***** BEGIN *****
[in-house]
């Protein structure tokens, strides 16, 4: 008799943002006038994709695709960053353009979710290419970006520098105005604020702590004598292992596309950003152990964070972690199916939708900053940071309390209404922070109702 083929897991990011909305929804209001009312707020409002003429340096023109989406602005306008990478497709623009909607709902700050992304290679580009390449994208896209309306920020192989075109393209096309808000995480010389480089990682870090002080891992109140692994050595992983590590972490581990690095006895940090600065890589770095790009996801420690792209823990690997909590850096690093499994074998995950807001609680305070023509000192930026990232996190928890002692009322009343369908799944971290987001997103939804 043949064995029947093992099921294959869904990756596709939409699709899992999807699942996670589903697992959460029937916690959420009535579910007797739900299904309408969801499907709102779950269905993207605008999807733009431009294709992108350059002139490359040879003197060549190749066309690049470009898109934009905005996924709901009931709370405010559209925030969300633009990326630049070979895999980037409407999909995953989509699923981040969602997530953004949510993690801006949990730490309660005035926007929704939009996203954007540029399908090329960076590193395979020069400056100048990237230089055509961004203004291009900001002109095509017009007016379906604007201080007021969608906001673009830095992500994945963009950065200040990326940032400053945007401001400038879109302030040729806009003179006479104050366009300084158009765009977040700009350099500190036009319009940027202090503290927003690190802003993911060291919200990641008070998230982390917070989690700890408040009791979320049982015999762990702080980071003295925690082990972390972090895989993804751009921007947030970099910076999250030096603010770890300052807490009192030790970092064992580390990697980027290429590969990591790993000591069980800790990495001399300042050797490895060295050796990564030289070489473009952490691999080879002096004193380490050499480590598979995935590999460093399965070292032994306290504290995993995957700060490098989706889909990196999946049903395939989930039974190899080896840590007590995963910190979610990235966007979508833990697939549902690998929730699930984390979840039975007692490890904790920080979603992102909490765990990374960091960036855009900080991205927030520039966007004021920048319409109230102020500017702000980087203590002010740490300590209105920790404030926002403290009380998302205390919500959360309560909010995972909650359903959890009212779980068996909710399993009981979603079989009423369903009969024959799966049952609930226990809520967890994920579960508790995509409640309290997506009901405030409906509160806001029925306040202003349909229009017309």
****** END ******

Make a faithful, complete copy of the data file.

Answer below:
[in-house]
């Protein structure tokens, strides 16, 4: 008799943002006038994709695709960053353009979710290419970006520098105005604020702590004598292992596309950003152990964070972690199916939708900053940071309390209404922070109702 083929897991990011909305929804209001009312707020409002003429340096023109989406602005306008990478497709623009909607709902700050992304290679580009390449994208896209309306920020192989075109393209096309808000995480010389480089990682870090002080891992109140692994050595992983590590972490581990690095006895940090600065890589770095790009996801420690792209823990690997909590850096690093499994074998995950807001609680305070023509000192930026990232996190928890002692009322009343369908799944971290987001997103939804 043949064995029947093992099921294959869904990756596709939409699709899992999807699942996670589903697992959460029937916690959420009535579910007797739900299904309408969801499907709102779950269905993207605008999807733009431009294709992108350059002139490359040879003197060549190749066309690049470009898109934009905005996924709901009931709370405010559209925030969300633009990326630049070979895999980037409407999909995953989509699923981040969602997530953004949510993690801006949990730490309660005035926007929704939009996203954007540029399908090329960076590193395979020069400056100048990237230089055509961004203004291009900001002109095509017009007016379906604007201080007021969608906001673009830095992500994945963009950065200040990326940032400053945007401001400038879109302030040729806009003179006479104050366009300084158009765009977040700009350099500190036009319009940027202090503290927003690190802003993911060291919200990641008070998230982390917070989690700890408040009791979320049982015999762990702080980071003295925690082990972390972090895989993804751009921007947030970099910076999250030096603010770890300052807490009192030790970092064992580390990697980027290429590969990591790993000591069980800790990495001399300042050797490895060295050796990564030289070489473009952490691999080879002096004193380490050499480590598979995935590999460093399965070292032994306290504290995993995957700060490098989706889909990196999946049903395939989930039974190899080896840590007590995963910190979610990235966007979508833990697939549902690998929730699930984390979840039975007692490890904790920080979603992102909490765990990374960091960036855009900080991205927030520039966007004021920048319409109230102020500017702000980087203590002010740490300590209105920790404030926002403290009380998302205390919500959360309560909010995972909650359903959890009212779980068996909710399993009981979603079989009423369903009969024959799966049952609930226990809520967890994920579960508790995509409640309290997506009901405030409906509160806001029925306040202003349909229009017309």